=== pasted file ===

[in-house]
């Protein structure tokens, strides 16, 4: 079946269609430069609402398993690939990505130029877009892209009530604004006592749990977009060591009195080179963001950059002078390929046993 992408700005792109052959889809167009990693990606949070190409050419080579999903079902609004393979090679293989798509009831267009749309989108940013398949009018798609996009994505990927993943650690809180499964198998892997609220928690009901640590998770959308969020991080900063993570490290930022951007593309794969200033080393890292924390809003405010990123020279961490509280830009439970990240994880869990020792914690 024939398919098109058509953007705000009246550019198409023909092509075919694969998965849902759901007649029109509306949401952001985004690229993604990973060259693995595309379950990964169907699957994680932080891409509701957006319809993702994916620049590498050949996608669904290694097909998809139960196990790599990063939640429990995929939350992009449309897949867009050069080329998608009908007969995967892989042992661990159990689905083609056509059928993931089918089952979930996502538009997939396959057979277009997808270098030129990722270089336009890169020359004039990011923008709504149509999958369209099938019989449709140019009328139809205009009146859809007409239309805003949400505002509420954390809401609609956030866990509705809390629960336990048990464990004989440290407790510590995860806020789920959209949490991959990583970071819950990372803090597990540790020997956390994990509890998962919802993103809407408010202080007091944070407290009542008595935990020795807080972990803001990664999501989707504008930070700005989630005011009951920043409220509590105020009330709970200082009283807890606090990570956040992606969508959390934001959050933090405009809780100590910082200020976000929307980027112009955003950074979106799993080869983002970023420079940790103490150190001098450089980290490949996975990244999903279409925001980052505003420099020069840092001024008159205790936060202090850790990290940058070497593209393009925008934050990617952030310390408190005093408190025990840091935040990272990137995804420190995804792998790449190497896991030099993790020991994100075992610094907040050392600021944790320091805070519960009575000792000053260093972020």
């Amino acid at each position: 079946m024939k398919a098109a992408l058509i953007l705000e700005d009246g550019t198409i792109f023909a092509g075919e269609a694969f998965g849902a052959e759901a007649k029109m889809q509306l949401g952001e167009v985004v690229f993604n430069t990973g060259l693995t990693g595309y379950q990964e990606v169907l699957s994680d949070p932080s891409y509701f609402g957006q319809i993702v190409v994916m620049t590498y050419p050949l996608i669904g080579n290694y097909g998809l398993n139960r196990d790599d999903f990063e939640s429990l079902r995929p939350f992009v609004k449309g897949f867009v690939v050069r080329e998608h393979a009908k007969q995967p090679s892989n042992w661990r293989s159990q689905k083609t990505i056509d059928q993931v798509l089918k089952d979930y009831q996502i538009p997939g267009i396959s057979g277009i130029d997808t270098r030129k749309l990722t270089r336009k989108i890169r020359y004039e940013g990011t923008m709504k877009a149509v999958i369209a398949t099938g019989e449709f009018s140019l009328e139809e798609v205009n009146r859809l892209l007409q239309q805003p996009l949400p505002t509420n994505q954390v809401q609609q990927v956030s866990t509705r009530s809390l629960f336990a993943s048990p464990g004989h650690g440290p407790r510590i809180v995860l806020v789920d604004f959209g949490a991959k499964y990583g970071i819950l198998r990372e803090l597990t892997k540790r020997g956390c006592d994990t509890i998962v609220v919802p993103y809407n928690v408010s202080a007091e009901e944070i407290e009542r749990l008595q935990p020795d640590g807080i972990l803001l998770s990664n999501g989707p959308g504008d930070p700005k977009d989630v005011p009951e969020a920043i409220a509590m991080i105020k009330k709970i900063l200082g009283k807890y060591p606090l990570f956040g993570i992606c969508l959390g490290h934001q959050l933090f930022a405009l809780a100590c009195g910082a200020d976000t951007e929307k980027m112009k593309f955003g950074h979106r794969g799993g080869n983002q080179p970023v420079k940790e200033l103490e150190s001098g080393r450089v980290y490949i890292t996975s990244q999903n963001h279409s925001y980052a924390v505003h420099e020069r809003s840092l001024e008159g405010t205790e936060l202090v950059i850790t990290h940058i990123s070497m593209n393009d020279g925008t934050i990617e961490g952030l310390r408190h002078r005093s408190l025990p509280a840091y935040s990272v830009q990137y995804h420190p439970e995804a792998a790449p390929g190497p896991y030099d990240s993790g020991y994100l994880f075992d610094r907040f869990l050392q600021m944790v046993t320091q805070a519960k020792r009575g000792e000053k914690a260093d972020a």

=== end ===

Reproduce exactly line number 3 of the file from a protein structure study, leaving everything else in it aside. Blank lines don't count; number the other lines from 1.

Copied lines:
């Amino acid at each position: 079946m024939k398919a098109a992408l058509i953007l705000e700005d009246g550019t198409i792109f023909a092509g075919e269609a694969f998965g849902a052959e759901a007649k029109m889809q509306l949401g952001e167009v985004v690229f993604n430069t990973g060259l693995t990693g595309y379950q990964e990606v169907l699957s994680d949070p932080s891409y509701f609402g957006q319809i993702v190409v994916m620049t590498y050419p050949l996608i669904g080579n290694y097909g998809l398993n139960r196990d790599d999903f990063e939640s429990l079902r995929p939350f992009v609004k449309g897949f867009v690939v050069r080329e998608h393979a009908k007969q995967p090679s892989n042992w661990r293989s159990q689905k083609t990505i056509d059928q993931v798509l089918k089952d979930y009831q996502i538009p997939g267009i396959s057979g277009i130029d997808t270098r030129k749309l990722t270089r336009k989108i890169r020359y004039e940013g990011t923008m709504k877009a149509v999958i369209a398949t099938g019989e449709f009018s140019l009328e139809e798609v205009n009146r859809l892209l007409q239309q805003p996009l949400p505002t509420n994505q954390v809401q609609q990927v956030s866990t509705r009530s809390l629960f336990a993943s048990p464990g004989h650690g440290p407790r510590i809180v995860l806020v789920d604004f959209g949490a991959k499964y990583g970071i819950l198998r990372e803090l597990t892997k540790r020997g956390c006592d994990t509890i998962v609220v919802p993103y809407n928690v408010s202080a007091e009901e944070i407290e009542r749990l008595q935990p020795d640590g807080i972990l803001l998770s990664n999501g989707p959308g504008d930070p700005k977009d989630v005011p009951e969020a920043i409220a509590m991080i105020k009330k709970i900063l200082g009283k807890y060591p606090l990570f956040g993570i992606c969508l959390g490290h934001q959050l933090f930022a405009l809780a100590c009195g910082a200020d976000t951007e929307k980027m112009k593309f955003g950074h979106r794969g799993g080869n983002q080179p970023v420079k940790e200033l103490e150190s001098g080393r450089v980290y490949i890292t996975s990244q999903n963001h279409s925001y980052a924390v505003h420099e020069r809003s840092l001024e008159g405010t205790e936060l202090v950059i850790t990290h940058i990123s070497m593209n393009d020279g925008t934050i990617e961490g952030l310390r408190h002078r005093s408190l025990p509280a840091y935040s990272v830009q990137y995804h420190p439970e995804a792998a790449p390929g190497p896991y030099d990240s993790g020991y994100l994880f075992d610094r907040f869990l050392q600021m944790v046993t320091q805070a519960k020792r009575g000792e000053k914690a260093d972020a």